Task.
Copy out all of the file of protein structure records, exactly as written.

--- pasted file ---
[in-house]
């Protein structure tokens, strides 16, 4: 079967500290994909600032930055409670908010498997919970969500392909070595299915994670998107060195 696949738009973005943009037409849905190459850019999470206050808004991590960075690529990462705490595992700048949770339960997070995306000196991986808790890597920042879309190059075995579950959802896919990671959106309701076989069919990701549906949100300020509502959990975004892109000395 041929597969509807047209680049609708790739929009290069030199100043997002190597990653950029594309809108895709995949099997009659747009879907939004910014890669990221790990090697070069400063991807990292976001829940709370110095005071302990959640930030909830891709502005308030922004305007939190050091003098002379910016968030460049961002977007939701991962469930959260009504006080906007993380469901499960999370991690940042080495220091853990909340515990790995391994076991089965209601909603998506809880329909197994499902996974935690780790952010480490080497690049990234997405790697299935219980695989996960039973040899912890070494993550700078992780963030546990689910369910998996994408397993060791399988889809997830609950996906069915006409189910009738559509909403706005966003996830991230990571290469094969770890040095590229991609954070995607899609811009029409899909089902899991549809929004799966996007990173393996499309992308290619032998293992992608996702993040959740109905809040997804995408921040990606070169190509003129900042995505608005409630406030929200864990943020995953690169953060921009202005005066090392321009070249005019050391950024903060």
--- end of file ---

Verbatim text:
[in-house]
């Protein structure tokens, strides 16, 4: 079967500290994909600032930055409670908010498997919970969500392909070595299915994670998107060195 696949738009973005943009037409849905190459850019999470206050808004991590960075690529990462705490595992700048949770339960997070995306000196991986808790890597920042879309190059075995579950959802896919990671959106309701076989069919990701549906949100300020509502959990975004892109000395 041929597969509807047209680049609708790739929009290069030199100043997002190597990653950029594309809108895709995949099997009659747009879907939004910014890669990221790990090697070069400063991807990292976001829940709370110095005071302990959640930030909830891709502005308030922004305007939190050091003098002379910016968030460049961002977007939701991962469930959260009504006080906007993380469901499960999370991690940042080495220091853990909340515990790995391994076991089965209601909603998506809880329909197994499902996974935690780790952010480490080497690049990234997405790697299935219980695989996960039973040899912890070494993550700078992780963030546990689910369910998996994408397993060791399988889809997830609950996906069915006409189910009738559509909403706005966003996830991230990571290469094969770890040095590229991609954070995607899609811009029409899909089902899991549809929004799966996007990173393996499309992308290619032998293992992608996702993040959740109905809040997804995408921040990606070169190509003129900042995505608005409630406030929200864990943020995953690169953060921009202005005066090392321009070249005019050391950024903060």